2. Consider asynchronous collaboration

Teams need to be more comfortable doing asynchronous or off-line collaboration when there are connectivity interruptions. Cloud-based applications enable different people to work at different times on common documents. Even when systems are down, team synergy can still express itself.

We’ve helped many of our client companies work through remote workforce issues. We’ve dealt with them ourselves, too. We use tools like MS Teams, Smartsheet, Mural, and other collaborative applications. They allow users to access shared documents simultaneously and have work sessions that are just as productive – or even more productive – than they were previously.

The downside of remote productivity improvements

Thanks to the rise of working from home, many employees have experienced the feeling of too much connectivity. It’s the perceived pressure to be productive all the time. Before, we had physical distance between the office and home and the office. We were able to disconnect, decompress, and change environments. Literally.

Now, for many of us, home is the office. We can log in to work 24/7 so we feel pressure to be productive all day every day. And thanks to pandemic-related travel restrictions, many employees have had no place to vacation. Unused vacation time builds up and people forego the breaks necessary to relax and recharge.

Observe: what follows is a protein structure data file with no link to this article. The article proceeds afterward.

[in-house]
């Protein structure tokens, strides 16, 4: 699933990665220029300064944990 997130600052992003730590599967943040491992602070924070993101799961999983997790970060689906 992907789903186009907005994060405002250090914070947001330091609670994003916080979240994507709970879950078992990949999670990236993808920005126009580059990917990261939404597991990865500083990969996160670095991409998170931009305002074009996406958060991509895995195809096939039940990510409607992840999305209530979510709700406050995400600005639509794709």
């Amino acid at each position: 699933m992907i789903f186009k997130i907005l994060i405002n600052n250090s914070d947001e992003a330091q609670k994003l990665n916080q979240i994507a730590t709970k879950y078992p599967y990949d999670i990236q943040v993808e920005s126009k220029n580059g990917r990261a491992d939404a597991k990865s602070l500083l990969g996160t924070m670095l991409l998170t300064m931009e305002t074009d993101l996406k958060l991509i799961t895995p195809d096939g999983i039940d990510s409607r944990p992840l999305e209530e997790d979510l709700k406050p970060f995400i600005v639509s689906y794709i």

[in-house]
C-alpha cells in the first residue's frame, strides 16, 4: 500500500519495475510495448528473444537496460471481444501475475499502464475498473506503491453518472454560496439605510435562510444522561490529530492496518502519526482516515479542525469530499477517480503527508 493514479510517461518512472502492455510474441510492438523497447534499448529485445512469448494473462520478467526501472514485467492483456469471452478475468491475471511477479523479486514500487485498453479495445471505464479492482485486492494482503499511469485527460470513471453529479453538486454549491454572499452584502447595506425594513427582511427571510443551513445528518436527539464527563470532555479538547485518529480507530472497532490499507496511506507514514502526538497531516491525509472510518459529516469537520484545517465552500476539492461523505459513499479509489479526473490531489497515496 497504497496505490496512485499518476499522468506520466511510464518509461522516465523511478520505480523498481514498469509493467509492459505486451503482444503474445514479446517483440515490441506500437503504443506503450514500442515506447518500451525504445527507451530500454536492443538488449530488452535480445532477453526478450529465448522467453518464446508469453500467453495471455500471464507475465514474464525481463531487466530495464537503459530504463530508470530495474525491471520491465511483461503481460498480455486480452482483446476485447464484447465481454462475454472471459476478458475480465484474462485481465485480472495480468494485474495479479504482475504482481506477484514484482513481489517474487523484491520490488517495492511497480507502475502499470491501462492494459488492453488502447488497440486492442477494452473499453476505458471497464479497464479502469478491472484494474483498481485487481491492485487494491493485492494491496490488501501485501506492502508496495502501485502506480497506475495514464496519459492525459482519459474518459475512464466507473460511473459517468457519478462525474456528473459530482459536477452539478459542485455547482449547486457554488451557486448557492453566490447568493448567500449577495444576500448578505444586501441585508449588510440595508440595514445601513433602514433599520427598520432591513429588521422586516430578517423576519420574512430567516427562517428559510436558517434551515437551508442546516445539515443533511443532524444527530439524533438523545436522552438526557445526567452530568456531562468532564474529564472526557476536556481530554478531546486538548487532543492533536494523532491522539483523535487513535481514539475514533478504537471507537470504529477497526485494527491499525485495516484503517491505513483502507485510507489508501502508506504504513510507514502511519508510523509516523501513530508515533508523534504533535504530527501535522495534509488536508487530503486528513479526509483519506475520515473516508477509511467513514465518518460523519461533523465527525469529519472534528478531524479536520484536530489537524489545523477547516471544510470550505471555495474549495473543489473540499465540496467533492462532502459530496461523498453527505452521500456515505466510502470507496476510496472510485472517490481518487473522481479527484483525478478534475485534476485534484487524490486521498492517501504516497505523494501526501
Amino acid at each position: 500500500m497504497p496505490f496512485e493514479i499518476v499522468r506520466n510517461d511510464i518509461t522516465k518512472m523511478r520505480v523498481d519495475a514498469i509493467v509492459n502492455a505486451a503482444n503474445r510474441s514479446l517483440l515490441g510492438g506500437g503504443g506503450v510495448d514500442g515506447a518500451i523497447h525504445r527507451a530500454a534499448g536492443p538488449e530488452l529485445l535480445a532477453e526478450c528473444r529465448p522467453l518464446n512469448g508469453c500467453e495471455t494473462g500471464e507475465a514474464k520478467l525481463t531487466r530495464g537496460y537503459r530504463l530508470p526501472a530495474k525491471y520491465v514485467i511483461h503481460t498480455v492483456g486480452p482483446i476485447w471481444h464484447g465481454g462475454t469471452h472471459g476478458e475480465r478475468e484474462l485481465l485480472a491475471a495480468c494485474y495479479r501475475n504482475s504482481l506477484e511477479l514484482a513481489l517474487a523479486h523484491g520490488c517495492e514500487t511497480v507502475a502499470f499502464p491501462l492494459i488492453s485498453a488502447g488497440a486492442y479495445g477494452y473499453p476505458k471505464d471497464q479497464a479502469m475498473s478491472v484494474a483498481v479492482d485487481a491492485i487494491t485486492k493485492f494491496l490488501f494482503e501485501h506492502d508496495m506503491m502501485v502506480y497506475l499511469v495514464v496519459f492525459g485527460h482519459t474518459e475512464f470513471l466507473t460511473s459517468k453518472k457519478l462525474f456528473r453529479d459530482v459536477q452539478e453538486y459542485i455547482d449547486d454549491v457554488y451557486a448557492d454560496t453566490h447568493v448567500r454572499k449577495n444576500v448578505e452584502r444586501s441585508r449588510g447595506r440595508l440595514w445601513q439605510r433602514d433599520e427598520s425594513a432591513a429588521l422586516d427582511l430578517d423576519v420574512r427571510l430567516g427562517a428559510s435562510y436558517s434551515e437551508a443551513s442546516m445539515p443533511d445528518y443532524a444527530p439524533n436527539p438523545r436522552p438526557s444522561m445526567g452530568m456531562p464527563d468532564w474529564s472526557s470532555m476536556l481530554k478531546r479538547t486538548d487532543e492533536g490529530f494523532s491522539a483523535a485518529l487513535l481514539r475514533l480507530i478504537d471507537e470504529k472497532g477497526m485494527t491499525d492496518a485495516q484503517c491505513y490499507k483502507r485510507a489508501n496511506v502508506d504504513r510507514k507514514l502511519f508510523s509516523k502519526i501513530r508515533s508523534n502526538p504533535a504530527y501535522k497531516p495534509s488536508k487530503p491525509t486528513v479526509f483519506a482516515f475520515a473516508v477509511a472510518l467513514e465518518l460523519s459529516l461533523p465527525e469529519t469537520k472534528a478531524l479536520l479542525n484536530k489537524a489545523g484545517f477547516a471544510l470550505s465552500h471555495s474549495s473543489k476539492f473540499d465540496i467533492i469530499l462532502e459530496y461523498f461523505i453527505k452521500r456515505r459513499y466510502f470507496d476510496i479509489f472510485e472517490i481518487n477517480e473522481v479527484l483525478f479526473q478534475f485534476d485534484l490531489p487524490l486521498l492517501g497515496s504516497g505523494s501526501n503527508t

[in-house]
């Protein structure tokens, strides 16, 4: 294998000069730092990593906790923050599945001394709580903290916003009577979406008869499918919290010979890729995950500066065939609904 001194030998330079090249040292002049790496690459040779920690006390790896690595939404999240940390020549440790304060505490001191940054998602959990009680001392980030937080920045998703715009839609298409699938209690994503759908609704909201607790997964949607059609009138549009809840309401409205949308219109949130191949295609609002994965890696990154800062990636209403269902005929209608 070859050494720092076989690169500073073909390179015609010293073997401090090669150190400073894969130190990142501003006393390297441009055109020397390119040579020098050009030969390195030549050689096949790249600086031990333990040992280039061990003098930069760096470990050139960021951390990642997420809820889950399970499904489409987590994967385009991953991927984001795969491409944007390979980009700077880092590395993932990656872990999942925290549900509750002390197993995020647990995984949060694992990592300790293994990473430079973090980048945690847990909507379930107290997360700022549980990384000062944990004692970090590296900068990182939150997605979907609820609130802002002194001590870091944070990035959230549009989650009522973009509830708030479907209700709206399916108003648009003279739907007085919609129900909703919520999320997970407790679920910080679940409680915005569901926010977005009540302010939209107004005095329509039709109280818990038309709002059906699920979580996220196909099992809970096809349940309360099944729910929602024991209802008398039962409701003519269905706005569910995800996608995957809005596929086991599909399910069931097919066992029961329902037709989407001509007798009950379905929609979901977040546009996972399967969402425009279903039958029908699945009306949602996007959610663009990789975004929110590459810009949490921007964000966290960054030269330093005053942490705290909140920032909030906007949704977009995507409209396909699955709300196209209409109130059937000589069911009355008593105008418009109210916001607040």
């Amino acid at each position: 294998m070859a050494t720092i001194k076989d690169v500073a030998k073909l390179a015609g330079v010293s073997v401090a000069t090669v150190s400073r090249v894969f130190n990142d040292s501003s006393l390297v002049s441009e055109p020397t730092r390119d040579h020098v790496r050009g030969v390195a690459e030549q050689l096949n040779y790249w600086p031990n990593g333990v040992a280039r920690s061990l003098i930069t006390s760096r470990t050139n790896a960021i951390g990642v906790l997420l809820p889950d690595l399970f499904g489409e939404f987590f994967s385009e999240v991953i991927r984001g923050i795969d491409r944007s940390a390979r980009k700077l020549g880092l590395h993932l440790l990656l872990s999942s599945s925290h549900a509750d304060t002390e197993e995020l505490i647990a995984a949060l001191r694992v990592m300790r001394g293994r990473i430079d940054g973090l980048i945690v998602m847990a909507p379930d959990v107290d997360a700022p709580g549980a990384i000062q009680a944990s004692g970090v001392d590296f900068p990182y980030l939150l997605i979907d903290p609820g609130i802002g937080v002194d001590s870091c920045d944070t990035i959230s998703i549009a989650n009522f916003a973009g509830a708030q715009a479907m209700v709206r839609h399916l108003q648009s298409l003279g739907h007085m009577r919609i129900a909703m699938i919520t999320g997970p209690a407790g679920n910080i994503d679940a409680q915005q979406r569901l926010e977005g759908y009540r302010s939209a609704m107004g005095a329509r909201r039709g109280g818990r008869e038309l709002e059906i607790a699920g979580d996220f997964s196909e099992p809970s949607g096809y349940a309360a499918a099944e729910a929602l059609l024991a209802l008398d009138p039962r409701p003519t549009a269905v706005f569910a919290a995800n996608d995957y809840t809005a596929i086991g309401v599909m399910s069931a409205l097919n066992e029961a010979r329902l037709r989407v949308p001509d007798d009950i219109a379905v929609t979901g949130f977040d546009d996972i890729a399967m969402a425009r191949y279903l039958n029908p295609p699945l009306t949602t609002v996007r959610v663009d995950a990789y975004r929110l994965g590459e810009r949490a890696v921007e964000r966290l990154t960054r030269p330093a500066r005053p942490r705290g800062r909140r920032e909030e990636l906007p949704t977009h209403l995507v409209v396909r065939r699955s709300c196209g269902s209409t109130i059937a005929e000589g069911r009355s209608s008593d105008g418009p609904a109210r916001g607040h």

In this environment, it’s important for companies to encourage their employees to take breaks, disconnect from the work computer, and take a “staycation” if necessary. Just because work is always present doesn’t mean it’s wise or healthy to be at work all the time.

As a leader of an organization, you should encourage your team to take time off. Better yet, model the behavior yourself. Research has shown that a strong active PTO policy creates a positive association with your organization’s culture. It shows people they work for an employer who shares their values and makes them feel supported.

Besides, all work and no play = a direct route to burnout. Overwork can lead to health problems, like heart disease or hypertension, and increased substance abuse. In addition to lost productivity, the longer-term effects can be devastating to employees personally and to your organization.

Ultimately, COVID helped us appreciate what’s important

It’s helpful to reflect on what’s been gained in 2020 because we can see new priorities emerge. The fact is, we have the power to apply what we’ve learned to continue to change our organizations for the better.

We hope to share what we’ve learned alongside our customers with organizational leaders so they too can shine through disruption. If you’re facing uncertainty in your organization because of the pandemic environment, please reach out below.

Get in touch with a dedicated change advisor: